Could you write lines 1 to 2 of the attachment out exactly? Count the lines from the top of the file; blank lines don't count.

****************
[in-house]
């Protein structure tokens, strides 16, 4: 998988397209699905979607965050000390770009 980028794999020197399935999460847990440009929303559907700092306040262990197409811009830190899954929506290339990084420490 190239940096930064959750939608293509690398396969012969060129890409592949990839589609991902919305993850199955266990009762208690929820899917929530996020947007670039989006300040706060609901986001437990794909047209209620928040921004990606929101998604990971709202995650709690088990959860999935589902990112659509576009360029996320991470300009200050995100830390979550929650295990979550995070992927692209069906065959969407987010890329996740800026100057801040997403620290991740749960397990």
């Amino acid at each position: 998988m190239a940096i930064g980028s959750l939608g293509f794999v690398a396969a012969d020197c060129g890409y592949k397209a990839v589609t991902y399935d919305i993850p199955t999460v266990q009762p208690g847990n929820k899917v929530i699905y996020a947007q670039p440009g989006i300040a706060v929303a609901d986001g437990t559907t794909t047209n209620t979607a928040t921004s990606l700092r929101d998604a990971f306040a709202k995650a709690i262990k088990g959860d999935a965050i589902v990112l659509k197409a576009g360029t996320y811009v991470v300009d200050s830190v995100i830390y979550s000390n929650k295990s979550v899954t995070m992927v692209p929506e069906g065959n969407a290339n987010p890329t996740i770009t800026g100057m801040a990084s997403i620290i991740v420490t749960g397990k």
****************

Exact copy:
[in-house]
């Protein structure tokens, strides 16, 4: 998988397209699905979607965050000390770009 980028794999020197399935999460847990440009929303559907700092306040262990197409811009830190899954929506290339990084420490 190239940096930064959750939608293509690398396969012969060129890409592949990839589609991902919305993850199955266990009762208690929820899917929530996020947007670039989006300040706060609901986001437990794909047209209620928040921004990606929101998604990971709202995650709690088990959860999935589902990112659509576009360029996320991470300009200050995100830390979550929650295990979550995070992927692209069906065959969407987010890329996740800026100057801040997403620290991740749960397990």